Culture Shift is basically a collection of short essays (the book is only 160 pages) written on various issues in american life today. Several of the essays build upon one another, while many simply stand alone. Each essay is insightful, easy to read and thoughtful. This was one of those books that you can’t put down because Mohler’s style is so engaging and his writing is so clear. I highly recommend it.
Continuimg on in my never ending stream of random posts I recently found this video about Bill Cosby and his critique of Black America. I don’t know a whole lot about Cosby, other than that he’s really funny (see this link), and I definitely don’t know anything about race relations or Black America, but I did find this video very interesting and insightful.
One of my favorite thing to do in the evening is to watch the show 24. Amy and I will curl up on the couch, pop in the next disk in whatever season we’re watching and be transported into CTU where Jack Bauer, Tony Almeida, and Chloe O’Brian save the day time and time again. Amy and I just finished re-watching (that’s right “re-watching,” as in the second time) season 5. As you watch 24 a lot of different themes come up. There’s definitely a theme of patriotism as Jack opines on the greatness of the USA to terrorist scum. There’s definitely the theme of a “tragic hero” as everything that Jack does for the good of the country seems to wind up hurting himself and those whom he loves. One of the major themes that runs 24 is a form of pragmatic morality. Here’s how it typically works, Jack is faced with an impossible moral dilemma, such as the choice between killing a high ranking government officer and terrorists releasing a biological weapon or between allowing a nuclear strike to occur on American soil and assaulting a Chinese consulate (one of my favorites). As you watch the show, it becomes painfully obvious that Jack has to make one of these decisions and it’s usually the one that will get him in all kinds of trouble with his superiors. In fact, many times Jack will be arrested or pulled from an assignment or even shot down in an airplane full of people (or at least attempted). These attempts on his life and his career continue until the results of his decision come through. If what Jack did wrong turns out to have a positive result, than he is released from punishment and continues on with his career of saving the United States from certain destruction.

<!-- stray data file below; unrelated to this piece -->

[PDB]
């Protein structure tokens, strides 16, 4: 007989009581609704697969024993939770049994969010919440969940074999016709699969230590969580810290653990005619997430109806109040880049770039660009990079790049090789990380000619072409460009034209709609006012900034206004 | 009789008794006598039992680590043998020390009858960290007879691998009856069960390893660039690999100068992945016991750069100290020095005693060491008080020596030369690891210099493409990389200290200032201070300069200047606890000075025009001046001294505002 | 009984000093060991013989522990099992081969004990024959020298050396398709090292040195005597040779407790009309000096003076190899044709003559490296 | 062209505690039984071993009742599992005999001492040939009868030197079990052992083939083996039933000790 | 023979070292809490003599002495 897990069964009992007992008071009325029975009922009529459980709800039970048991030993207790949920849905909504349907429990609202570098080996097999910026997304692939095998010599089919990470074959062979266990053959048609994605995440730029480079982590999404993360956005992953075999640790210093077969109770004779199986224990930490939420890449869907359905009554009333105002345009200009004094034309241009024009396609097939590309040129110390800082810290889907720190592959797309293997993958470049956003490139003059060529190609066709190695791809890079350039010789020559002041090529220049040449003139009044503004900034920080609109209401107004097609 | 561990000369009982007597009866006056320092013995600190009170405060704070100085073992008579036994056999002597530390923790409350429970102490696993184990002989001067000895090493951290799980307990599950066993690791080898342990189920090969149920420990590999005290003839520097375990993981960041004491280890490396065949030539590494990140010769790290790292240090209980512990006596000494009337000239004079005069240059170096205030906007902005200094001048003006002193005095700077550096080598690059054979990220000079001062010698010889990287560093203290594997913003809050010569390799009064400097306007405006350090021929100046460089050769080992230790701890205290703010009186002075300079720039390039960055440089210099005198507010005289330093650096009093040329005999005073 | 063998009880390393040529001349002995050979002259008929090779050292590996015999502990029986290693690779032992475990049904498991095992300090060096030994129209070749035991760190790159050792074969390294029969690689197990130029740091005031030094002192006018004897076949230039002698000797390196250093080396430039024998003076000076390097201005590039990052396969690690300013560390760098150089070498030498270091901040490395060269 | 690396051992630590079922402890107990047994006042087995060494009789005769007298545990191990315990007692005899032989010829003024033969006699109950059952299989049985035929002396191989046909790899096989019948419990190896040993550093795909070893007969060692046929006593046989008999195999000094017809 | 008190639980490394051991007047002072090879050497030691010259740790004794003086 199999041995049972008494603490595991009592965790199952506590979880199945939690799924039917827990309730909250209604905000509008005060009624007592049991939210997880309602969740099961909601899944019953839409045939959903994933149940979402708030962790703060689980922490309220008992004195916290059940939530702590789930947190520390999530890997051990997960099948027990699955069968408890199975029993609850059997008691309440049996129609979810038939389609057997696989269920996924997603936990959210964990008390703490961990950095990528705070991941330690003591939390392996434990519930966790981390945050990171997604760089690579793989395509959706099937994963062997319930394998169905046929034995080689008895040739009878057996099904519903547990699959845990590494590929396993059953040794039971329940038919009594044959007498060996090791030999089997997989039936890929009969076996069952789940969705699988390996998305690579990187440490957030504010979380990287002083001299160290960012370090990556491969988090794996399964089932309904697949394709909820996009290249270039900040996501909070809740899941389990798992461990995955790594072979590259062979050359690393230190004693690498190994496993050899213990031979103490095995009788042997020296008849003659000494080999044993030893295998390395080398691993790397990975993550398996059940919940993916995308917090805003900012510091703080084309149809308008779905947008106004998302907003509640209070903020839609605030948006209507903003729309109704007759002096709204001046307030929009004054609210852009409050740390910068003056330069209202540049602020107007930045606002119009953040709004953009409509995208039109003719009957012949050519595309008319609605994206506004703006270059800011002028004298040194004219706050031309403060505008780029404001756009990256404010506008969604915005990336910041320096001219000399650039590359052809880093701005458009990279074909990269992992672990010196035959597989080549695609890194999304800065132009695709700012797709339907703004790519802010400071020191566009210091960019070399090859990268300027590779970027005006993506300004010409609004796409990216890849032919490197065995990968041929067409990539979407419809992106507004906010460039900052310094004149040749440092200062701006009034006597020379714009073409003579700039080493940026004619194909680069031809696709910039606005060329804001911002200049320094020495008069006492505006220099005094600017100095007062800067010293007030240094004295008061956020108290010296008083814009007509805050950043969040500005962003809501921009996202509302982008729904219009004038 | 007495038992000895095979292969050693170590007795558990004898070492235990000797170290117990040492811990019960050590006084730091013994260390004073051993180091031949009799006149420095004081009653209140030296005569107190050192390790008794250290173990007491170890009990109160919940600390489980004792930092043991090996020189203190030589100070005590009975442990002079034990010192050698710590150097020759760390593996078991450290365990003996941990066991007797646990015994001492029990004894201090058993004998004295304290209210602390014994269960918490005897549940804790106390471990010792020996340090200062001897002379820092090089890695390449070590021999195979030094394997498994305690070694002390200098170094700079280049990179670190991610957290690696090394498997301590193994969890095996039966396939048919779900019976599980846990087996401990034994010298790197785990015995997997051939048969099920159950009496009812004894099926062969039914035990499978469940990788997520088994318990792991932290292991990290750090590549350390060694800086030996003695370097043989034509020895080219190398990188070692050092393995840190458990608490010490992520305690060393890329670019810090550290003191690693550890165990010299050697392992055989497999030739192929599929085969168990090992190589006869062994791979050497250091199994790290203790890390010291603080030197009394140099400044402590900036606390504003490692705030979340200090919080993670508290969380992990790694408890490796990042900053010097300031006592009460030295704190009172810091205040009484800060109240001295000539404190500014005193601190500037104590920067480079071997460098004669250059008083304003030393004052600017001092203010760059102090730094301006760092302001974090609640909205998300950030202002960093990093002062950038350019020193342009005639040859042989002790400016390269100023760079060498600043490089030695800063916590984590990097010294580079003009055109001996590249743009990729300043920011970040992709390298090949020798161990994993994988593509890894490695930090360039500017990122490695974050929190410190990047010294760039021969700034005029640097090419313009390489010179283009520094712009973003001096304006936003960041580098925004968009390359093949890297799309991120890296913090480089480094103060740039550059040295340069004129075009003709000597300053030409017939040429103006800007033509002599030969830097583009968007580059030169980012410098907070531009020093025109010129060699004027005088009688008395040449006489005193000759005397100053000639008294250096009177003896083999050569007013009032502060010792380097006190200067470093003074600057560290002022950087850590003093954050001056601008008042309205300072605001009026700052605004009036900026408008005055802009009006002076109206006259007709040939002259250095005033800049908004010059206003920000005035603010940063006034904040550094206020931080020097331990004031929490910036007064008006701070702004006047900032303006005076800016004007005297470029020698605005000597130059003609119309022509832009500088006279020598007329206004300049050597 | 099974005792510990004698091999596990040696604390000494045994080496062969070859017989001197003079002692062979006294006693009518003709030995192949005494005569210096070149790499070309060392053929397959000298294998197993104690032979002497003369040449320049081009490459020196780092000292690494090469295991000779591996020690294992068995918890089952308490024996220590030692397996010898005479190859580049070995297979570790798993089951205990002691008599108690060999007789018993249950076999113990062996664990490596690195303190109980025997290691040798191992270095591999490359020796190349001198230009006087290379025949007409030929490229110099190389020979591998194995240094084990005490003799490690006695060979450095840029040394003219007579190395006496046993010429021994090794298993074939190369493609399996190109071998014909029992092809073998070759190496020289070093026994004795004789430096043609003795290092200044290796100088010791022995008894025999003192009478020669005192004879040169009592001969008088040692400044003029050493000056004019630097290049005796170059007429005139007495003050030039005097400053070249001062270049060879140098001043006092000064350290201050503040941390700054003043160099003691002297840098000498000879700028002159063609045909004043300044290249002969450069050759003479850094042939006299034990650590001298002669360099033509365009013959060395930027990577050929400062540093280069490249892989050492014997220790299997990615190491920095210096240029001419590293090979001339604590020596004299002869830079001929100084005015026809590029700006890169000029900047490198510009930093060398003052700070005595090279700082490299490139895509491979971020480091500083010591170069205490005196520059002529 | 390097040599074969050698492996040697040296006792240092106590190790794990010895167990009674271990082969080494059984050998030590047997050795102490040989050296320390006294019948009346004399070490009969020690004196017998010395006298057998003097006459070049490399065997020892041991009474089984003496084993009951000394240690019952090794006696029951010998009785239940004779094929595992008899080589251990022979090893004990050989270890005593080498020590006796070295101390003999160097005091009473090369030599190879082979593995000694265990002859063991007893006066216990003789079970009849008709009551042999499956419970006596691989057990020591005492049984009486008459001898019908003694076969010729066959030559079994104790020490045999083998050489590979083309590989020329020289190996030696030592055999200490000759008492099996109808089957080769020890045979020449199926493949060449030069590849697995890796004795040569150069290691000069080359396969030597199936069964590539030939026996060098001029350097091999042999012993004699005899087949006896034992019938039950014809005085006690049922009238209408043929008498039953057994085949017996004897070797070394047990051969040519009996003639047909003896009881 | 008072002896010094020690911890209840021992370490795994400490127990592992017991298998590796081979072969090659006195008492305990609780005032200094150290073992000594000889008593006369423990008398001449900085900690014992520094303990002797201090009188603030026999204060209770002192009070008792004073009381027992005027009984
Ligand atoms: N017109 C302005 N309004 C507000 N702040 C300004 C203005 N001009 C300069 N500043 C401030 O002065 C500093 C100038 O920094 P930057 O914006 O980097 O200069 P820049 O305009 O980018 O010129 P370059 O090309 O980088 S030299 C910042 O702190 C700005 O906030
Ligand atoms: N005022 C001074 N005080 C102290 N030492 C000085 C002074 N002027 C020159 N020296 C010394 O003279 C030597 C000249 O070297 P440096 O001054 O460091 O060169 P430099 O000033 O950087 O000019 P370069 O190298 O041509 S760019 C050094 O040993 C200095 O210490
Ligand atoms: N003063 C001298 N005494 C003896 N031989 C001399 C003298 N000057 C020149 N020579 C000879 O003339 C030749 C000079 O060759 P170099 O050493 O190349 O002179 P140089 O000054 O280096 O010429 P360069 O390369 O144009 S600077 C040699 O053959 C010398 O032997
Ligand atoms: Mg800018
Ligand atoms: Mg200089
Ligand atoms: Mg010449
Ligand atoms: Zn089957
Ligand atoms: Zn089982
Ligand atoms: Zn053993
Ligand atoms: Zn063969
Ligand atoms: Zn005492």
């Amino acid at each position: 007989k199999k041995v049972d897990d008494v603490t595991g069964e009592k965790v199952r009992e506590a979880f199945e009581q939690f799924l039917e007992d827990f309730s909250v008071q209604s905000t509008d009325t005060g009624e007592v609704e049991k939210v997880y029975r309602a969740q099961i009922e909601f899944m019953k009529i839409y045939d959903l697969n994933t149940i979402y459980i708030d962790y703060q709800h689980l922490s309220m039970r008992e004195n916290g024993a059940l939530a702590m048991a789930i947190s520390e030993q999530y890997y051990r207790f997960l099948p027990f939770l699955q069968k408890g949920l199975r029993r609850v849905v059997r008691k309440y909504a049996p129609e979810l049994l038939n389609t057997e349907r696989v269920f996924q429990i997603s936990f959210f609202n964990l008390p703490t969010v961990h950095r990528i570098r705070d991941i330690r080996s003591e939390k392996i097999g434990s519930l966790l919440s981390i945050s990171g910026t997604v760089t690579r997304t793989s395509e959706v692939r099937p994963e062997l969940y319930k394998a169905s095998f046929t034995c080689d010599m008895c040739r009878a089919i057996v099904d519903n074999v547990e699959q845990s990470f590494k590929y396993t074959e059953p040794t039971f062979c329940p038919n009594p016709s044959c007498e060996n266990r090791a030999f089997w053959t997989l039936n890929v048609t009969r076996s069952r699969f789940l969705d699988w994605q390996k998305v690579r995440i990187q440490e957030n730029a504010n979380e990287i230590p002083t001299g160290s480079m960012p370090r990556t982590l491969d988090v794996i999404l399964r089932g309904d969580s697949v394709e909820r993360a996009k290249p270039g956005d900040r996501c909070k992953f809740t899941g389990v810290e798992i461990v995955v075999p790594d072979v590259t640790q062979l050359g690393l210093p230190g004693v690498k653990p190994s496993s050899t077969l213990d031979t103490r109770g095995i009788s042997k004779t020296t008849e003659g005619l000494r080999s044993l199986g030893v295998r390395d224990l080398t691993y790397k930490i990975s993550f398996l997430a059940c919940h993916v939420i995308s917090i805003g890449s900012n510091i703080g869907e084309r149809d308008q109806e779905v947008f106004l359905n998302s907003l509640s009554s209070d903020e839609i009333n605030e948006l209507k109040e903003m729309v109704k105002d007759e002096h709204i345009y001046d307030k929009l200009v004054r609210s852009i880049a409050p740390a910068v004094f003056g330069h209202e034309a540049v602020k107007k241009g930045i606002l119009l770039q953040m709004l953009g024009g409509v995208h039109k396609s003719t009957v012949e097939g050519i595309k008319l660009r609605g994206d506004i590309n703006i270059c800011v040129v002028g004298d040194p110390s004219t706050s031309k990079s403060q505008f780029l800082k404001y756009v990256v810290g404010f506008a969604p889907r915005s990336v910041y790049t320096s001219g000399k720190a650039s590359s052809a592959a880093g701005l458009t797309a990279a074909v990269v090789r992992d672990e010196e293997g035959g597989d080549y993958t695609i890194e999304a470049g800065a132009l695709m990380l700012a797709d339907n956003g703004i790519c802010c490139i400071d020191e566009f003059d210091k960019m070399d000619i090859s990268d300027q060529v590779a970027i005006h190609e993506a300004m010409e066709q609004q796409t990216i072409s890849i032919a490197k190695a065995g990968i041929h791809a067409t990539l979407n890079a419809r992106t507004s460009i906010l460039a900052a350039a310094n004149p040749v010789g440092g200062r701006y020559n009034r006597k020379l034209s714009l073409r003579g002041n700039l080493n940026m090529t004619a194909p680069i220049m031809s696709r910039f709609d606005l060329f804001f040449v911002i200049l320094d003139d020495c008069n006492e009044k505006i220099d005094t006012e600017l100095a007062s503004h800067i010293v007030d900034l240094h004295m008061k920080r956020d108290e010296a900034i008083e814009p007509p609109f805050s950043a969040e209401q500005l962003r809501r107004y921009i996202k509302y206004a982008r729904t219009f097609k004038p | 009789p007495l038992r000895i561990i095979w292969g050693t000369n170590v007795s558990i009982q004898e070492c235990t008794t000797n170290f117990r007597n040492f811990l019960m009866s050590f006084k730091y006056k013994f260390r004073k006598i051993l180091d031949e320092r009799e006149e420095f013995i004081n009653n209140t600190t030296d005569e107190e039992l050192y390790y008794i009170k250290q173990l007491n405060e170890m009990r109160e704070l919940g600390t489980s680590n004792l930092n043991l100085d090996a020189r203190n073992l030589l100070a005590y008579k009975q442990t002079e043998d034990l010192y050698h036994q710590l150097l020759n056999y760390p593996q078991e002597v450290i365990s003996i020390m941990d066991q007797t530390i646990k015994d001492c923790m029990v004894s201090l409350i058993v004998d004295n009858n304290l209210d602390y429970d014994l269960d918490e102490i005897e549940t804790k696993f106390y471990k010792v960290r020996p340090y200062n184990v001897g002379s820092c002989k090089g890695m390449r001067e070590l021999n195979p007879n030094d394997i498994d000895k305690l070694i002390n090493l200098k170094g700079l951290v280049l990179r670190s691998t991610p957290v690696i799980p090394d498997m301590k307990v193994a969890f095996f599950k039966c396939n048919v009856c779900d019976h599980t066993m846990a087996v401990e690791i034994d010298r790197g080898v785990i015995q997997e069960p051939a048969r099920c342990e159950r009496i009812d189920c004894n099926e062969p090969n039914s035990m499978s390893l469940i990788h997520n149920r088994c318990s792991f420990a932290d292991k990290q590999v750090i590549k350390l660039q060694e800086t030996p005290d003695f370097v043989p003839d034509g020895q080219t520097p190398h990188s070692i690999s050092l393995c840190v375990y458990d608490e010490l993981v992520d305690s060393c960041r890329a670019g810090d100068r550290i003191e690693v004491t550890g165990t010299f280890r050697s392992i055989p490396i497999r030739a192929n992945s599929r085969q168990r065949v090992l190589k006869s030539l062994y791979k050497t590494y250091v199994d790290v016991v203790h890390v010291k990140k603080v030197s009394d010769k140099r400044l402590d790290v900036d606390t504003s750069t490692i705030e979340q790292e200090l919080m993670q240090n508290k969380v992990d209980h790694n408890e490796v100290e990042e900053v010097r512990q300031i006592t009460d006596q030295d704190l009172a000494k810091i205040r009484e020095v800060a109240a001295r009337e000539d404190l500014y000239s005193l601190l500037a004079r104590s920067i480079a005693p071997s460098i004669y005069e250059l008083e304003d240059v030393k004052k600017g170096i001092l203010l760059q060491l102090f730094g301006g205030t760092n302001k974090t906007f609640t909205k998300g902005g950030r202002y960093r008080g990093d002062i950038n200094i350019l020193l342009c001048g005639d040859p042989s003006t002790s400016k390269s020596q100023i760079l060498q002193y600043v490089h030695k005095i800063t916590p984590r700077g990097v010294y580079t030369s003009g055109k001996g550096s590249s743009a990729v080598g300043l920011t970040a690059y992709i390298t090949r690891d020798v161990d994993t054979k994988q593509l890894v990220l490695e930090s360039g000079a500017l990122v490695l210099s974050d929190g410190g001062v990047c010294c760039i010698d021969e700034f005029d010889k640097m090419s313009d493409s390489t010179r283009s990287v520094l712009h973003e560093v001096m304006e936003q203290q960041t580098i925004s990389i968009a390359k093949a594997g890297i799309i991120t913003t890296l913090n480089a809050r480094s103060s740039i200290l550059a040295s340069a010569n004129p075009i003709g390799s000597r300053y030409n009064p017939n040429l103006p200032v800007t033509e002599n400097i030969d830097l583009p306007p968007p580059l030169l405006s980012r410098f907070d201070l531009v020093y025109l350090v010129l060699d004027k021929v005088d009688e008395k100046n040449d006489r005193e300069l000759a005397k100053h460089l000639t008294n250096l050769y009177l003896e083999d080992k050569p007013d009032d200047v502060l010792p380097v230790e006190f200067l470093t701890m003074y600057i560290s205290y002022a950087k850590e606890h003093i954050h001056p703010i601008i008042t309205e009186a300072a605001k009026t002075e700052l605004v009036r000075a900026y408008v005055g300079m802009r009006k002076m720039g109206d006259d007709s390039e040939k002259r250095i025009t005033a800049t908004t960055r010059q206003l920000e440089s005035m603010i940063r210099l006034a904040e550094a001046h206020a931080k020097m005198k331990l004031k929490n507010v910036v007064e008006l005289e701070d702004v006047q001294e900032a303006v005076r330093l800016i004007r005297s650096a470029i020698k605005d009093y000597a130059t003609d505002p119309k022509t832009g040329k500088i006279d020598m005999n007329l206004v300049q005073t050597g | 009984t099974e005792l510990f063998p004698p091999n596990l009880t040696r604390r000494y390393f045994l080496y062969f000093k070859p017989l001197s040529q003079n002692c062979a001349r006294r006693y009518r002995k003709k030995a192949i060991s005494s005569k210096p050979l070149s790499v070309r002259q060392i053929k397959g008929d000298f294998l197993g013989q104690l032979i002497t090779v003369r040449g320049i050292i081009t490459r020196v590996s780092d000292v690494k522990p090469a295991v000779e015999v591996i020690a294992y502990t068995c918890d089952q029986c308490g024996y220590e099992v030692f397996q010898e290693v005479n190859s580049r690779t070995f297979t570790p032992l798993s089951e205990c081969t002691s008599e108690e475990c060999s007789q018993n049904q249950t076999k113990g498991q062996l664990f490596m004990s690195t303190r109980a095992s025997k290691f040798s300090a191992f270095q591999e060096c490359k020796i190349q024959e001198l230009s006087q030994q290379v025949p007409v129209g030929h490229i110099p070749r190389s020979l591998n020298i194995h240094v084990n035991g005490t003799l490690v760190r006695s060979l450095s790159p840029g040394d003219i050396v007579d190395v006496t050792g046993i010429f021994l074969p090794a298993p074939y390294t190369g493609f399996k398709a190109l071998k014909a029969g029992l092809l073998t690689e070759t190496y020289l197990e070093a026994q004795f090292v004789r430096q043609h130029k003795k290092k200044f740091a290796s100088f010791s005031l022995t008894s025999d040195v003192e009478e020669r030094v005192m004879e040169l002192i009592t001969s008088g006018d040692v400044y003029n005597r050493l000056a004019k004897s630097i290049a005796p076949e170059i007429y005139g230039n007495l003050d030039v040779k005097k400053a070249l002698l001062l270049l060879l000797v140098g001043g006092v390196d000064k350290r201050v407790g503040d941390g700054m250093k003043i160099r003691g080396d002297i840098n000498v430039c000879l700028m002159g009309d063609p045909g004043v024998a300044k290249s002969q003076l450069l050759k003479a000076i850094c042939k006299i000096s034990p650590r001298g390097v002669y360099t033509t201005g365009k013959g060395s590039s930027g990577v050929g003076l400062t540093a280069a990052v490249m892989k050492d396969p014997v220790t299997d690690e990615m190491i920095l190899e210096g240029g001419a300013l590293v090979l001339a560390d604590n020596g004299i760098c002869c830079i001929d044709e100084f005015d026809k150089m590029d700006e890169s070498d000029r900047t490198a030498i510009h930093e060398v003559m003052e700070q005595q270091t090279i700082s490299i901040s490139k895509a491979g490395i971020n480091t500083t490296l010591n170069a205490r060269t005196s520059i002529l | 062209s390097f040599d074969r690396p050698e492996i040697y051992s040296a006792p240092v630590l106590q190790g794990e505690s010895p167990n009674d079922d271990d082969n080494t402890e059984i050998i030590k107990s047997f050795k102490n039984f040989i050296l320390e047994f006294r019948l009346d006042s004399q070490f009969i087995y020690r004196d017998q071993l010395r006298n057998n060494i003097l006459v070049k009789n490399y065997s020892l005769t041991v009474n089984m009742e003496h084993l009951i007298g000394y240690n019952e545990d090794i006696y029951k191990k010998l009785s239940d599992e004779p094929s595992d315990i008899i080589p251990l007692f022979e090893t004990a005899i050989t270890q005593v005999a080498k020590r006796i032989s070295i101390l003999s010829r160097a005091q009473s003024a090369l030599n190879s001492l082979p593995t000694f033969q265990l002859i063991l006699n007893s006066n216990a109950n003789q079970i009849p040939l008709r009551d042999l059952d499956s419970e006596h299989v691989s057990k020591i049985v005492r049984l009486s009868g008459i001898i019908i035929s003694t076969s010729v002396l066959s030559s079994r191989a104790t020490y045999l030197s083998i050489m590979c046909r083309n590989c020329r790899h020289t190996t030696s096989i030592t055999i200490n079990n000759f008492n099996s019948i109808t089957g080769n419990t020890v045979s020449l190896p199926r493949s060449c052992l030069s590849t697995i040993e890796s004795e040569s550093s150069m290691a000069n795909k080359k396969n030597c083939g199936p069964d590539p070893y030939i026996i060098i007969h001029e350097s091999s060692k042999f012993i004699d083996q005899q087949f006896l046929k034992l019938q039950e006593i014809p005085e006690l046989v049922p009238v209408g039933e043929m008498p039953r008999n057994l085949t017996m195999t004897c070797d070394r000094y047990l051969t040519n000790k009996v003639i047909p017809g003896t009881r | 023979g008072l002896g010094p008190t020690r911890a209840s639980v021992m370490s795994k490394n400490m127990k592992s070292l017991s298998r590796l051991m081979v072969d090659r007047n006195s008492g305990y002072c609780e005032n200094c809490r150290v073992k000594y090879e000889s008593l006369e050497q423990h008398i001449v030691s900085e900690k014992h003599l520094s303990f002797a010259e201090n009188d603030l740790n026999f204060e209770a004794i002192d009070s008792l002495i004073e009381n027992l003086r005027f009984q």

The formal name for this system of morality is “pragmatism.” It’s the idea that the ends justify the means. If what Jack does works than he is exonerated, if it does not work than he is condemned. While this makes for great television, it makes for a dreadfully poor way of living and an even worse way of doing ministry. One of the hot spots of pragmatism in the church today is youth ministry. Youth workers are typically so passionate about ministering to teens during these critical years that, like Jack Bauer they will do whatever it takes to try and save them, even if it means watering down the gospel and changing the message to one of “behavior modification” rather than justification followed naturally by sanctification. We are so driven by the goal of keeping teens from drinking or having sex before they get out of High School that we are tempted to ignore the process of spiritual growth that God has outlined in Scripture, because “that’s boring” or it’s “offensive” to their delicate egos. The ends of keeping teens safe from serious vice during Jr. High and High School can too often justify the means of ignoring the gospel. Unlike Jack Bauer and his countless successes in fighting terrorism, the results of this kind of ministry are shallow, self-centered young people who believe that the job of the church is to minister to their felt needs rather than to shepherd them. Pragmatism makes for great television, but for very poor ministry. Ministry that has a lasting impact upon the hearts of young people is biblically driven, unflinching in its condemnation of sin, and unparallelled in its extension of grace. This is Colossians 1:28-29 kind of ministry, which is focused on the long term goal of presenting believers complete in Christ.